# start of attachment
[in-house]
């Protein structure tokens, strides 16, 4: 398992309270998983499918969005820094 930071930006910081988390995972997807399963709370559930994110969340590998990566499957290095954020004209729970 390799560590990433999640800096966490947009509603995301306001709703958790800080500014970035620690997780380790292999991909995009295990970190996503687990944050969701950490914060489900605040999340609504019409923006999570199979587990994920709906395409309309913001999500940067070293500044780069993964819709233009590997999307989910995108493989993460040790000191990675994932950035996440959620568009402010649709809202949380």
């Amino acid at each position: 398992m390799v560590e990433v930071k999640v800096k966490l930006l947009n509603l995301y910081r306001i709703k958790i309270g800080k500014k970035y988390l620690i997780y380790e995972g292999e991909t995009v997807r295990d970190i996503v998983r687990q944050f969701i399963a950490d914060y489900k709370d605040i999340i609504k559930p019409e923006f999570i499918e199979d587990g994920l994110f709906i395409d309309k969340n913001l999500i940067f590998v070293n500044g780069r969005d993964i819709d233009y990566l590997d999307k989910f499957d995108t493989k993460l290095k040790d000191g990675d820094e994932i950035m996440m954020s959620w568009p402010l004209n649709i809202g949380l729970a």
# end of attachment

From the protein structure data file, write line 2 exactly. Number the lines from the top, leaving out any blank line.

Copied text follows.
């Protein structure tokens, strides 16, 4: 398992309270998983499918969005820094 930071930006910081988390995972997807399963709370559930994110969340590998990566499957290095954020004209729970 390799560590990433999640800096966490947009509603995301306001709703958790800080500014970035620690997780380790292999991909995009295990970190996503687990944050969701950490914060489900605040999340609504019409923006999570199979587990994920709906395409309309913001999500940067070293500044780069993964819709233009590997999307989910995108493989993460040790000191990675994932950035996440959620568009402010649709809202949380």